Friday, August 08, 2008

Norka Farewell

There were a lot of children. And a lot of bags. What went through the minds of my father's grandparents as they bundled those children and bags into what, a wagon? Sweeping out hay and manure to make room for a brood of ginger children, for carefully picked belongings and the house, the furniture, the fields, the church, the life to be left behind there on the banks of the mighty Volga.

The wagon, full with thirteen of them, which uncle or neighbor chosen to stay behind and drive the wagon back to the land, the land not ancestrally theirs, this foreign steppe, but now, decisively, not to belong to their heirs either.

My grandfather, a toddler at best, but not the youngest, so carried by a sister no doubt. In clean sturdy clothes to last for the long journey. Red cheeks wiped of black Russian dirt, tear-stained? The hope of the journey, the pain of the friends and lives and families left behind. Wrinkled stained letters from distant uncles read and re-read, parsed for signs of hope and divined for clues to a hidden future.

Did the cart's wheels creak and strain as it passed the wooden church buildings that was everything to these simple people, strangers always in the land of their birth. Nine children, loud no doubt. Well-behaved, certainly, but the sounds of high children's voices teasing and playing in German as the Tsar's grim agents checked papers, and documents, and poked, and prodded, and vaguely disapproving of this alien entourage, yet glad to be rid of yet another cartload of privileged strangers, wondering what buonty was to be gained from the space left empty behind them.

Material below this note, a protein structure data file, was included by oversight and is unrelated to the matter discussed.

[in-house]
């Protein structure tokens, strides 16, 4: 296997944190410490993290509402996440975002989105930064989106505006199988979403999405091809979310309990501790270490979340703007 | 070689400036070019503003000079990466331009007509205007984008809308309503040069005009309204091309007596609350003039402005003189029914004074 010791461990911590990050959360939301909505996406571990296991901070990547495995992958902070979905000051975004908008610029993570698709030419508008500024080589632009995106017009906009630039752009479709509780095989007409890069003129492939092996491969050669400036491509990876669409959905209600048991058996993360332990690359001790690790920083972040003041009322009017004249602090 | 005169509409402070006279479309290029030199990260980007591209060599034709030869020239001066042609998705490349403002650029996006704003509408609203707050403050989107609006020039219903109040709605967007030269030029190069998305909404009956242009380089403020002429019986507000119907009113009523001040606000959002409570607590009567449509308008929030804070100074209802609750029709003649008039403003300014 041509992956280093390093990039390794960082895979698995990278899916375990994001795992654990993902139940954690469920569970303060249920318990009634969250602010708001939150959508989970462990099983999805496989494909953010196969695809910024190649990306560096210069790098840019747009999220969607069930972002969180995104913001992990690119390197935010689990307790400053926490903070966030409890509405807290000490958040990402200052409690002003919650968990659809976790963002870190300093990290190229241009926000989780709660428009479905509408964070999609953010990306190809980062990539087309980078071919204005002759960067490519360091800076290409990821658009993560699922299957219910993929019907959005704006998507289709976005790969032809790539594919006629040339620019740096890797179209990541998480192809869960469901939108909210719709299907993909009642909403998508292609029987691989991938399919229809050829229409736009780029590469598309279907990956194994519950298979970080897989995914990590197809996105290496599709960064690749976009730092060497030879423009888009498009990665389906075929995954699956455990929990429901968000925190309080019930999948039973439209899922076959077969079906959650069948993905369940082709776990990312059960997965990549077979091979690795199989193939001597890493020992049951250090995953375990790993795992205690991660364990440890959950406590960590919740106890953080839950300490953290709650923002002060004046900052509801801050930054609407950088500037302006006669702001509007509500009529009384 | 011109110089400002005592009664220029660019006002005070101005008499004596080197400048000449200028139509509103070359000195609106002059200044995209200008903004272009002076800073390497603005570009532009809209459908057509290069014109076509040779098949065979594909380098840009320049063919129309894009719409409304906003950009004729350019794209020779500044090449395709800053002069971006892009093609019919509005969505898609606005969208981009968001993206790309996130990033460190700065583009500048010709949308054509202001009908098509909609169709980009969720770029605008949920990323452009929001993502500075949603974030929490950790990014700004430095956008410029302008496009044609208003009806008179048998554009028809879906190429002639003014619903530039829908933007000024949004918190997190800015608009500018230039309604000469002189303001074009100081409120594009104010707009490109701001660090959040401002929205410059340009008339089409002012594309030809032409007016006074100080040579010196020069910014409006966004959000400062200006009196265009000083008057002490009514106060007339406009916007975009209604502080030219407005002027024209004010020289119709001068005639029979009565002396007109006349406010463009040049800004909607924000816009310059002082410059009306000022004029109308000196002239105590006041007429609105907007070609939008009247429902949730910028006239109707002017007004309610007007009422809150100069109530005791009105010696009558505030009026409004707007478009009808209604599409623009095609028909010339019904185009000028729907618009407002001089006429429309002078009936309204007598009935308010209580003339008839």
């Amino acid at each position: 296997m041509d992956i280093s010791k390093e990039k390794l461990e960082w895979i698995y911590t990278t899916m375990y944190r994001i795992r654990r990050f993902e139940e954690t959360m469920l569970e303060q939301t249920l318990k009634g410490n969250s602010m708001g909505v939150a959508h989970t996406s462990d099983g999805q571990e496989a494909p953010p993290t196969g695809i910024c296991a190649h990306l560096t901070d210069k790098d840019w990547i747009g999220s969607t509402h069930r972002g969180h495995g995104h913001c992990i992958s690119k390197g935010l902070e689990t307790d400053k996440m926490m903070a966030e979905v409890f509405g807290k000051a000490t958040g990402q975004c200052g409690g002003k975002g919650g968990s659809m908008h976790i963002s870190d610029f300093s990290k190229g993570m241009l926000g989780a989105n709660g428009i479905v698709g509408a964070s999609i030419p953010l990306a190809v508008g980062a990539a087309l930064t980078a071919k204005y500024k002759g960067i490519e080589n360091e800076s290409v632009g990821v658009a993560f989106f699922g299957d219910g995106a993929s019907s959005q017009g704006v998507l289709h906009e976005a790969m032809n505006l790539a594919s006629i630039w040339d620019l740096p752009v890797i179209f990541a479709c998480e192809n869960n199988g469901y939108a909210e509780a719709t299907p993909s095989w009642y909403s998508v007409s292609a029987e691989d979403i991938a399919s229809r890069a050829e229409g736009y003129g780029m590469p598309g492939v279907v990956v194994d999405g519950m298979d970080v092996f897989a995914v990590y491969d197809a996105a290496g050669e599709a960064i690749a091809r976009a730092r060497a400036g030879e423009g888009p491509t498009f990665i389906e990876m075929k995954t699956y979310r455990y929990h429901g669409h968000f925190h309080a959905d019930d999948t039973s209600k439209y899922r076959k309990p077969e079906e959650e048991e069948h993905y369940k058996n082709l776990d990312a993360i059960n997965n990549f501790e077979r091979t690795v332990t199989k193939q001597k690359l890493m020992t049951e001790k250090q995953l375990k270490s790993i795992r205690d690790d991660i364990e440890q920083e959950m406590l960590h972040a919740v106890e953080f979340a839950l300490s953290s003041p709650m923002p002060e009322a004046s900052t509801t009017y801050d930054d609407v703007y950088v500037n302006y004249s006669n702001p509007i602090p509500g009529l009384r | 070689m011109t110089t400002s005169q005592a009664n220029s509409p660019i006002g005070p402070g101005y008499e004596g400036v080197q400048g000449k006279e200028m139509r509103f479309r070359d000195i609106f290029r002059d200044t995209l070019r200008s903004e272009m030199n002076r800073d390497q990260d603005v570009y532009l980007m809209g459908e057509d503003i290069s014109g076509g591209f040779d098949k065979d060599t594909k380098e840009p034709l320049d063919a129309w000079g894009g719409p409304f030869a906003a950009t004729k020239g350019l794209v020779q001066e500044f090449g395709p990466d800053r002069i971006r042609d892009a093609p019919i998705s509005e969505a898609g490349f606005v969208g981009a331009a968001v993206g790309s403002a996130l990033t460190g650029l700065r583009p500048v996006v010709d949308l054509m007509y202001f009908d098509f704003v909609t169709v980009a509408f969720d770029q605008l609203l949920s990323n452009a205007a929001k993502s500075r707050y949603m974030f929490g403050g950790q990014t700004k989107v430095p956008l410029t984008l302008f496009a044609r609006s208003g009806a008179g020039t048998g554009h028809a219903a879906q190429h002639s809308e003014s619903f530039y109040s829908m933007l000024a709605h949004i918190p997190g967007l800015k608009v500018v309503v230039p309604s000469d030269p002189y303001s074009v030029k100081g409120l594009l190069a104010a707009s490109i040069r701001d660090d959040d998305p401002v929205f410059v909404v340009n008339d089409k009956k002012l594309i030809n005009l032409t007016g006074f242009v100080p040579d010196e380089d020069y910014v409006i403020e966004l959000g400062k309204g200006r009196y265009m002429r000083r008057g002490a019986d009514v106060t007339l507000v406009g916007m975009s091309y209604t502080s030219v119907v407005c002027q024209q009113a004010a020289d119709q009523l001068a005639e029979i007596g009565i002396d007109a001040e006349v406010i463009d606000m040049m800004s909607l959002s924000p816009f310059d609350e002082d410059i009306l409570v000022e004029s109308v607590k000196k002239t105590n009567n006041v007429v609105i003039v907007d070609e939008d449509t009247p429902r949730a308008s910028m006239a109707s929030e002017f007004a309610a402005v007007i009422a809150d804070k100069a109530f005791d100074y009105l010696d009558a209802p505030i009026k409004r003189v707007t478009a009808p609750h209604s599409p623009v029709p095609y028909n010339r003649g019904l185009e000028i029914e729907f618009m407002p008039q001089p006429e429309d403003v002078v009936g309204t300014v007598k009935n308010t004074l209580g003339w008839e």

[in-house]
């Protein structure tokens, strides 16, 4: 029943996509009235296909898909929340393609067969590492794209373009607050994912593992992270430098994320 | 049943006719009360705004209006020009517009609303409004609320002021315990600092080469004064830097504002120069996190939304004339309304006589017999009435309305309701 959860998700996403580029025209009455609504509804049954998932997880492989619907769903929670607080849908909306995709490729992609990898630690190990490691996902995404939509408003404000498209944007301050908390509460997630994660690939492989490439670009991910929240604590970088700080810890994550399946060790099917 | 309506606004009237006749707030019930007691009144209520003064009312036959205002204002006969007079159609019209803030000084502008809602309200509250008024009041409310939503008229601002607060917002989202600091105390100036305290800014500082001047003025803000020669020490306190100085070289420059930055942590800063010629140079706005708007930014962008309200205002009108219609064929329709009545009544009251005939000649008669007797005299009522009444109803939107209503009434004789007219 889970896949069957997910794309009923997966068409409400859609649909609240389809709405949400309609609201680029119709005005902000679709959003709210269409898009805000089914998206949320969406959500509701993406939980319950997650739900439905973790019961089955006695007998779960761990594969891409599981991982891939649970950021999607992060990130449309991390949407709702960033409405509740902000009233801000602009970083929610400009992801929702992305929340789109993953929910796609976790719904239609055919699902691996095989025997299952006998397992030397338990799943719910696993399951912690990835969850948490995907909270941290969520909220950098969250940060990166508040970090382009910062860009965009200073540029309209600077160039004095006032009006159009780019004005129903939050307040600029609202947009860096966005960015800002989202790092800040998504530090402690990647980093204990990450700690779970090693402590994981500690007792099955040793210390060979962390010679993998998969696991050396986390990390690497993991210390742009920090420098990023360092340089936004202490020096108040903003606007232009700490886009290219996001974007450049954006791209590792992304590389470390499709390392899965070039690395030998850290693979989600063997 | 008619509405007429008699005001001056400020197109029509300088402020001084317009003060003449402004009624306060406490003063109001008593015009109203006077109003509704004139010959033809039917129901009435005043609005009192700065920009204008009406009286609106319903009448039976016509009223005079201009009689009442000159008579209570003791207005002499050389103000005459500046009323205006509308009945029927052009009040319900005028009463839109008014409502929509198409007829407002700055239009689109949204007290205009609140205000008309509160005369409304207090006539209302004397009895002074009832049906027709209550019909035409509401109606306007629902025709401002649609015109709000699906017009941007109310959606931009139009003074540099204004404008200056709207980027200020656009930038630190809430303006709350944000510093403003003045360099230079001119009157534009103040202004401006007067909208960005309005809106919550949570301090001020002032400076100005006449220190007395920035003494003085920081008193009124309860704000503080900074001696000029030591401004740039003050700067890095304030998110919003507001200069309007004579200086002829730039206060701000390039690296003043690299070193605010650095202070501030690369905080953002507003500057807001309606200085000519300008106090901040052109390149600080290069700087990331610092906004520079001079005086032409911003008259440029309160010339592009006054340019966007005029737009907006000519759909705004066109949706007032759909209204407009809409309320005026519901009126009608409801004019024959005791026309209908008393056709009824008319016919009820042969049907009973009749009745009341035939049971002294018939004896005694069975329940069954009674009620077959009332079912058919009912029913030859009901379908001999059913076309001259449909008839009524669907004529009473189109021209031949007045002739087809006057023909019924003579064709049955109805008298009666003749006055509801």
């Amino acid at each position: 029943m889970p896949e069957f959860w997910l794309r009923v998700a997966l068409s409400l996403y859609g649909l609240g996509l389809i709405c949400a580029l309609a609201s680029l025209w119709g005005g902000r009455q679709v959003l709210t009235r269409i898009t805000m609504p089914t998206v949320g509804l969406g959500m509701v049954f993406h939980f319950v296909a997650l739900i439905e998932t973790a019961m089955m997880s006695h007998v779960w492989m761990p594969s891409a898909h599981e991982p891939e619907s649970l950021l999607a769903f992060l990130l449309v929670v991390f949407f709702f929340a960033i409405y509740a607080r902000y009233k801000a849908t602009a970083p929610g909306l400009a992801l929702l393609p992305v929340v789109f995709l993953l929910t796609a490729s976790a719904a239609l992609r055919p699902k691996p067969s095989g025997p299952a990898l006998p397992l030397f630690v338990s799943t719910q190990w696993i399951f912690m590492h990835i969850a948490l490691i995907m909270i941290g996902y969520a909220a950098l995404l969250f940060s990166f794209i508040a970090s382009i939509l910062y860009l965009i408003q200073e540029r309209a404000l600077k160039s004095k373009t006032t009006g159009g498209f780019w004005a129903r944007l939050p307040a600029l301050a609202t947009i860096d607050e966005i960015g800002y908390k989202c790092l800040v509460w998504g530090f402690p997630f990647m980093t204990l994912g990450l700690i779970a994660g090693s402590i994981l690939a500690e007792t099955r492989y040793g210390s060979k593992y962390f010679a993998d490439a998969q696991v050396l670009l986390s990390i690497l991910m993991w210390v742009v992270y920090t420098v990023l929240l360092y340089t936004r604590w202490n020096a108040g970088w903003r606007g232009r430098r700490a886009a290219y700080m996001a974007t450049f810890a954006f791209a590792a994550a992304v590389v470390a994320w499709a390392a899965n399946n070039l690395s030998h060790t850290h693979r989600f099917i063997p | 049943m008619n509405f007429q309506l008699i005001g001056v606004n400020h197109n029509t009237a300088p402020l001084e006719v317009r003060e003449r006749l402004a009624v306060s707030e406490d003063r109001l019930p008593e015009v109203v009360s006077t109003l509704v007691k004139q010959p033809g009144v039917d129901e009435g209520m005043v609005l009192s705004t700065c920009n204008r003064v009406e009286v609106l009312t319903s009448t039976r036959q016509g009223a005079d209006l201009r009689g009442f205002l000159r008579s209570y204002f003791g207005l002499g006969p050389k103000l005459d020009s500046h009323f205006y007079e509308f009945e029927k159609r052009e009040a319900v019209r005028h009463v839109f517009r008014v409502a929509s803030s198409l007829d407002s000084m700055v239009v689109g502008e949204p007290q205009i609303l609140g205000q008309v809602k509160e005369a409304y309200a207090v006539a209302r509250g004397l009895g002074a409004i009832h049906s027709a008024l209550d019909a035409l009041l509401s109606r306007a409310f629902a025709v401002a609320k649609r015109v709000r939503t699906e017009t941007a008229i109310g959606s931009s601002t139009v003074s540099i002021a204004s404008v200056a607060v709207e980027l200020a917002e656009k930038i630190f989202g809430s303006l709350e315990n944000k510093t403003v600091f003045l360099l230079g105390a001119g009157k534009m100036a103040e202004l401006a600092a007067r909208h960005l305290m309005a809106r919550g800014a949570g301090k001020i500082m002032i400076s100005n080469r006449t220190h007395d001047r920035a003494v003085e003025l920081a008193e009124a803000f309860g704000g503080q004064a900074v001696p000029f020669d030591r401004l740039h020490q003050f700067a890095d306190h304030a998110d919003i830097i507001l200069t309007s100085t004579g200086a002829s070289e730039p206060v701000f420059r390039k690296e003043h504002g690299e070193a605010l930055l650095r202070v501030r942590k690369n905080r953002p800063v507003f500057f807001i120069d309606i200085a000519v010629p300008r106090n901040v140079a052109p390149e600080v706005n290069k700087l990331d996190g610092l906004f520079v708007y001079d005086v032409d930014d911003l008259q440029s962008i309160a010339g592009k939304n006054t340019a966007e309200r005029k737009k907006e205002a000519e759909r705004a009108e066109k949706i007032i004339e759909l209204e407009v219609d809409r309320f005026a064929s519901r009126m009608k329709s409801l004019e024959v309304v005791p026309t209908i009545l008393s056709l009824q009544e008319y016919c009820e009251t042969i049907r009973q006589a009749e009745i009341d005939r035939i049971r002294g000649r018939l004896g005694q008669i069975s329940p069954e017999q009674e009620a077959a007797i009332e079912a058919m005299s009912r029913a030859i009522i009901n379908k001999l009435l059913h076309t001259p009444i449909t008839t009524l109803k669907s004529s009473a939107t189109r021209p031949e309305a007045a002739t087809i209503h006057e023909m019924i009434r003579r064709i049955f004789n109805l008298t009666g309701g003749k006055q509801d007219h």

Was it to a train station in Saratow, this cartload of German farmchildren from the little village called Norka, past the farms and villages and churches of their cousins, past the factories and the brick buildings of the big city, through the throngs of actual Russians and Jews and Tatars staring at them with curiosity, or disdain, my great-grandparents knowing enough Russian, surely, to interpret the sneers of good-riddance or the wistful glances of I wish that was me. Papers checked again by the young soldiers at the station.

The children, literate enough to read their German bibles and sing their German hymns, staring now at the proliferation of signs in Russian, the signs denoting arrivals and departures, that much was surely clear, warnings surrounding the crowded black train spitting steam. Uniformed workers scurried about seeming to placate this monstrous black machine lest it storm ahead on its iron and stone path. The smell of the fields was gone now, replaced with smoke and soot and coal and tar and sweaty bodies and fear and hope.

Children and bags carefully counted, thrown together now and none missing, not into the cheapest boxcar but not into the car with the plush red velvet either. Much shouting in frightening now foreign tongues, and the reassuring cluck of my great grandmother, and the doors were closed and the whistles blew and the faces of the people stilled and the train came to life and then, right then, my grandfather--was he drooling on a piece of sugar to keep him silent--ceased to be a little Volga German farm boy and became someone else, as did I, not yet a glint in anyone's eye.


  1. Sam Brungardt, St. Paul, Minn.Tuesday, August 12, 2008 at 8:19:00 AM EDT

    As a native Kansan of Volga German decent, I very much enjoyed reading this post as well as the previous one on the German Russians and war. When I think of my relatives who were executed or exiled from the Volga colonies, I'm very grateful that my grandparents chose to emigrate to the United States (other relatives went to Argentina).

  2. thanks for the comment.

    interestingly, my grandfather sort of pretended the whole Russian thing never happened. My father had no idea; he thought his dad wasjust born in Germany. It took me finding Ellis Island records and reconnecting with lost relatives to figure all of this out.